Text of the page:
• [0174]
    FIGS. 11A, 11B and 11C each show a non-contact freeze-tape casting system 30. It is to be understood that, for ease of explanation herein, similar elements in each of the FIGURES will have the same reference numeral. FIG. 11A shows a “bottom” non-contact freeze-tape casting system 30. FIG. 11B shows a “top” non-contact freeze-tape casting system 30. FIG. 11C shows a “top and bottom” non-contact freeze-tape casting system 30.
  • [0175]
    In general, the non-contact freeze-tape casting system 30 includes a casting bed 32 across which a carrier material 34 is dispensed from an advancing system 36.
  • [0176]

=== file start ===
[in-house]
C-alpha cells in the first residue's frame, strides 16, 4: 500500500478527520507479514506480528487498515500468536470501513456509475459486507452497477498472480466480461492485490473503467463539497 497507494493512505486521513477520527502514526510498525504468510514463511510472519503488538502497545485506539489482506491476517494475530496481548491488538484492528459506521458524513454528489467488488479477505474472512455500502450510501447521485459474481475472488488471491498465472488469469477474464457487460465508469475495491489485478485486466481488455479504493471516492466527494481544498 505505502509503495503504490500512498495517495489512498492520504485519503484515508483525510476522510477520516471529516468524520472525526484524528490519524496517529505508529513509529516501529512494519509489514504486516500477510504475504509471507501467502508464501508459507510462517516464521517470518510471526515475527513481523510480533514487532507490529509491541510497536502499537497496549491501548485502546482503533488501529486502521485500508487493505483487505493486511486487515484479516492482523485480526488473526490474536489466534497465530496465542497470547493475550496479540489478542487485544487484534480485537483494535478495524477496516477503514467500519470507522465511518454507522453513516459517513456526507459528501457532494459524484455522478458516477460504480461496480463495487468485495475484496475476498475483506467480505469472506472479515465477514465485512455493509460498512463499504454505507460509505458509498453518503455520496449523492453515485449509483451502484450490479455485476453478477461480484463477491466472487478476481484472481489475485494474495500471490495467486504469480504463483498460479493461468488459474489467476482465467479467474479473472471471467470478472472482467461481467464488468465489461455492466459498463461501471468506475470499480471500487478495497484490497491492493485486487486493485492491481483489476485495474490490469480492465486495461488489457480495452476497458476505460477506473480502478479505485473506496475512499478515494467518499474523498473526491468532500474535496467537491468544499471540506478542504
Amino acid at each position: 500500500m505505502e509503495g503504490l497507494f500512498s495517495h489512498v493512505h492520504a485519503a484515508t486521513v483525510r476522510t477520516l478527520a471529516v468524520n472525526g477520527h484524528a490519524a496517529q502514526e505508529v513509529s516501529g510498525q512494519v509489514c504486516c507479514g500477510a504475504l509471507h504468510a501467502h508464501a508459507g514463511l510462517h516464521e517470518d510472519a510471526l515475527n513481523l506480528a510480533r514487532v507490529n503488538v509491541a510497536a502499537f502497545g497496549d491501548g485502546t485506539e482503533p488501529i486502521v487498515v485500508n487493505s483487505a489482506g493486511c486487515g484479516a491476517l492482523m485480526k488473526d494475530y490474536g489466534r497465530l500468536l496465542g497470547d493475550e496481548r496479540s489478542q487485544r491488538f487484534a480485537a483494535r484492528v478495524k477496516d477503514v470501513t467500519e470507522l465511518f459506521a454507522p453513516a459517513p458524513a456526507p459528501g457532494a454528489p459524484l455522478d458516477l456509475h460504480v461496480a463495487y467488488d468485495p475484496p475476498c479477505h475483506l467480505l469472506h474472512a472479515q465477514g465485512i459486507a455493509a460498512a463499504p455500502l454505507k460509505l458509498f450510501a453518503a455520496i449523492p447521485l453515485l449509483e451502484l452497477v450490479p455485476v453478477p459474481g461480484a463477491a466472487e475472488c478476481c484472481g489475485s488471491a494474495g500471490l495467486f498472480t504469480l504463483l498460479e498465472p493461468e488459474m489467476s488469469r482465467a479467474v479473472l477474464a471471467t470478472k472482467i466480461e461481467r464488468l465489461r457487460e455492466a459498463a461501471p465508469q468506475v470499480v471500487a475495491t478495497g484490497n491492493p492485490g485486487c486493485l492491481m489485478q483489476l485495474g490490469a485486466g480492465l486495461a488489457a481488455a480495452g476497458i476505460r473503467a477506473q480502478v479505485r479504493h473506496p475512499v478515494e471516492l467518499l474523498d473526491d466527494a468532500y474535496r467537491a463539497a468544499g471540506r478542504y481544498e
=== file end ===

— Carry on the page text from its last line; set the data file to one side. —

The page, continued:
A ceramic slurry material 40 is held in a reservoir 42 defined by a dam 44 and doctor blade 46 which, together, comprise a means for distributing the ceramic slurry material 40 uniformly upon the moveable carrier film material 34. The ceramic slurry material 40 (also called a “slip material”) includes an aqueous or a non-aqueous liquid solvent and ceramic particles which, in certain embodiments, can have a characteristic dimension range of between about 0.1 um and about 5 um and in certain embodiments, between about 0.5 um and about 1.5 um. The ceramic slurry material 40 can have a formulation that also includes, in a water-based system, an acrylic latex binder, which imparts flexibility to the resultant freeze-dried casting. A polymer can also be incorporated into the ceramic slurry material 40 so as to impart flexibility to the resultant cast tape after it is freeze dried. In certain non-limiting examples, when the aqueous carrier solvent is water, a polymer such as acrylic latex emulsions or more traditional polyvinyl alcohol (PVA) or methocel are used. In other non-limiting examples, when the carrier solvent is organic (such as terpineol and/or tertiary butyl alcohol) are used, then the polymer might be polyvinyl butyral or ethyl cellulose.